Lankinen 

Lankinen is 23 years old and coming off a season in which he was in the discussion for the Urpo Ylönen trophy, annually awarded to the top goaltender of the Finnish Elite League, after registering a league-best 1.33 goals against average and .946 save percentage in 15 games with HIFK.

He missed a large portion of the season because of an injury, but it didn't stop him from turning in a strong postseason, guiding his team to a bronze medal after posting a 1.99 GAA and .936 save percentage in 13 playoff games. The year before that, he led the league with seven shutouts in 42 games, backstopping his team to a silver medal.

This is a low-risk, medium-sized reward signing for the Blackhawks, who could use some more young goaltending depth in the pipeline, especially given how this season unfolded with the big club.

Raddysh

The Blackhawks signed Raddysh to a one-year AHL contract last June, and he turned it into an NHL one after a strong season with the Rockford IceHogs.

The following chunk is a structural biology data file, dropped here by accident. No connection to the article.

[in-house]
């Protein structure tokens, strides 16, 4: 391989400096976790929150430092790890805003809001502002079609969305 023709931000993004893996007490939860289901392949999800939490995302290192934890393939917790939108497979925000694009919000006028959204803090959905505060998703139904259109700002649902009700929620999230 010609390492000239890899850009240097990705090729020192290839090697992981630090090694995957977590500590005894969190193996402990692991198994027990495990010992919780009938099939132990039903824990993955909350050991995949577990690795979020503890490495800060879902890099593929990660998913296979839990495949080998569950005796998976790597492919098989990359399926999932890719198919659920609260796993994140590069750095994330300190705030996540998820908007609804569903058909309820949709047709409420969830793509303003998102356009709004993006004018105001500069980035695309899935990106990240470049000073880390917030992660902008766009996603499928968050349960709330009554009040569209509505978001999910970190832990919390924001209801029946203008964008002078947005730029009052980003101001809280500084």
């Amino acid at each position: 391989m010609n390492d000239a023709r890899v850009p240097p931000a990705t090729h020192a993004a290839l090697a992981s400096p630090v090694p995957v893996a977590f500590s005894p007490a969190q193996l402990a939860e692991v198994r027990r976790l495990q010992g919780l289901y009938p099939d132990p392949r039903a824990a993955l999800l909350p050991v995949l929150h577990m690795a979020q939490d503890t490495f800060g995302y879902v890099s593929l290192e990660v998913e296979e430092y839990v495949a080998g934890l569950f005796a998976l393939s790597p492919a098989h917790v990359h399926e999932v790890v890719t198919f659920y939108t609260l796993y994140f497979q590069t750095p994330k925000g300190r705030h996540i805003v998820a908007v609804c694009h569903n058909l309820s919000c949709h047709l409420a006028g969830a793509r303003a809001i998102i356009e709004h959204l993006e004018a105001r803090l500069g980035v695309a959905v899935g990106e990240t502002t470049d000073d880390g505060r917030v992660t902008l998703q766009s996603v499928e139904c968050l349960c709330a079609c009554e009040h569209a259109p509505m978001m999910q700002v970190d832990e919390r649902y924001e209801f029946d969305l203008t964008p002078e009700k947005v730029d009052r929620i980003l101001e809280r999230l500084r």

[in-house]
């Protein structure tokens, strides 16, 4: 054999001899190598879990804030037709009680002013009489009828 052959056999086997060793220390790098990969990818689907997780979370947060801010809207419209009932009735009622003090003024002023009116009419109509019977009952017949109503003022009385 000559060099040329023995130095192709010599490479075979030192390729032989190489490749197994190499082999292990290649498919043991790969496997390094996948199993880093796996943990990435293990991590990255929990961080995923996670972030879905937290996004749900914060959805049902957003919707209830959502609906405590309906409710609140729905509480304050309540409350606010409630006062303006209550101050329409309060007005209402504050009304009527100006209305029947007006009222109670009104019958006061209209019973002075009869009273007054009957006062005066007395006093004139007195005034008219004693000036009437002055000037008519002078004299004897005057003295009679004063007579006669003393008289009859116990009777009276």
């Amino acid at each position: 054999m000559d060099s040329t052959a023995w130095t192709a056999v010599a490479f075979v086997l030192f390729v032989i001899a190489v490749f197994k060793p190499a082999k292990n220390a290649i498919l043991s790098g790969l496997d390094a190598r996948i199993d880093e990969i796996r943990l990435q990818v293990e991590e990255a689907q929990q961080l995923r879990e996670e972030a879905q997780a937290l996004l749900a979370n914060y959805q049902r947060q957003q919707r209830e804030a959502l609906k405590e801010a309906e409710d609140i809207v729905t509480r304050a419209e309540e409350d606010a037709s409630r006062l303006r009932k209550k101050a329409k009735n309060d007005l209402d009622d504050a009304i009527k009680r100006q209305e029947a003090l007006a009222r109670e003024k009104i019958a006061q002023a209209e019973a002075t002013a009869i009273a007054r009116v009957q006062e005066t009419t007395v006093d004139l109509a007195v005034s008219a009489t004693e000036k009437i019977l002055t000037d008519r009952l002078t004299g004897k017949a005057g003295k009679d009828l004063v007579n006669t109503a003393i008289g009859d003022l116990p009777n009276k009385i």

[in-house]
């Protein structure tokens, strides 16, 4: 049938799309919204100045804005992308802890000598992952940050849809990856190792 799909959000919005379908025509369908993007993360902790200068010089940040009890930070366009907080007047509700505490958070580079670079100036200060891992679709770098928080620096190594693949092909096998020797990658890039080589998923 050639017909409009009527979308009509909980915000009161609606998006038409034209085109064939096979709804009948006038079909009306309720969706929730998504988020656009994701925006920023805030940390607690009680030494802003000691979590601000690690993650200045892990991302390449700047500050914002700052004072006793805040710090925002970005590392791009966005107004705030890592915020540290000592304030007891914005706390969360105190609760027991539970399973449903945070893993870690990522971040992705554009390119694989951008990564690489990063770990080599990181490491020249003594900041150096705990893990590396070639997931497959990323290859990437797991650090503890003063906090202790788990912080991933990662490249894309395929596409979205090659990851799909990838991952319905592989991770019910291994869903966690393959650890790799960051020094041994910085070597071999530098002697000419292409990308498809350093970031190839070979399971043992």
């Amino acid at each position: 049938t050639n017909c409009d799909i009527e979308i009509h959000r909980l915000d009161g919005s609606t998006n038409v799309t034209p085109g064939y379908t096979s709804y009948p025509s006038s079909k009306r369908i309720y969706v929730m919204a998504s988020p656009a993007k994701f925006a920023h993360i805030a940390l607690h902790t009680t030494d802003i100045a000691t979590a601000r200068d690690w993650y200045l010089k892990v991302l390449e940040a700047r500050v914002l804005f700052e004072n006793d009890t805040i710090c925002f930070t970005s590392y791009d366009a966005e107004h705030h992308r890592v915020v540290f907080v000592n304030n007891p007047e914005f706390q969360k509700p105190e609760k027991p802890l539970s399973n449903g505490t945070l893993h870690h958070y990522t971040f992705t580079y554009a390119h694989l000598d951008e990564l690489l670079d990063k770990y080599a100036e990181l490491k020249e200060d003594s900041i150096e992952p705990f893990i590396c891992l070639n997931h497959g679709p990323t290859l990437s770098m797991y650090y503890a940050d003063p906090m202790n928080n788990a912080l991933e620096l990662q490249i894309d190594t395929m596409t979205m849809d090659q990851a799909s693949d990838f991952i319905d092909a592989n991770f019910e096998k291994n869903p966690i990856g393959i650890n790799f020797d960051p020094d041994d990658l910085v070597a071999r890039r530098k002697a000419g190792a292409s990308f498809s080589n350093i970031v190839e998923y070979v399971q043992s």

Raddysh, 22, accumulated 22 points (five goals, 17 assists) in 66 regular-season games with the IceHogs, and has appeared in each of the team's playoff games en route to the Western Conference Final.

Last season Raddysh was named the OHL's top defenseman after scoring 16 goals and 65 assists for 81 points in 62 games for the Erie Otters, where he was teammates with current Blackhawks winger Alex DeBrincat. He's the Otters' all-time leader in assists (143) and points (184) among defensemen.

Raddysh might be nothing more than a depth defenseman, but his development is worth monitoring because the offensive production is there and that's something the Blackhawks lacked this past season from their back end.

Blackhawks winger Marian Hossa: 'I will not play hockey anymore'

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AP

Blackhawks winger Marian Hossa: 'I will not play hockey anymore'

Days after putting his Gold Coast condo on the market, Blackhawks winger Marian Hossa revealed to a Slovakian newspaper that he is moving back to his hometown country and doesn't plan on returning to the NHL.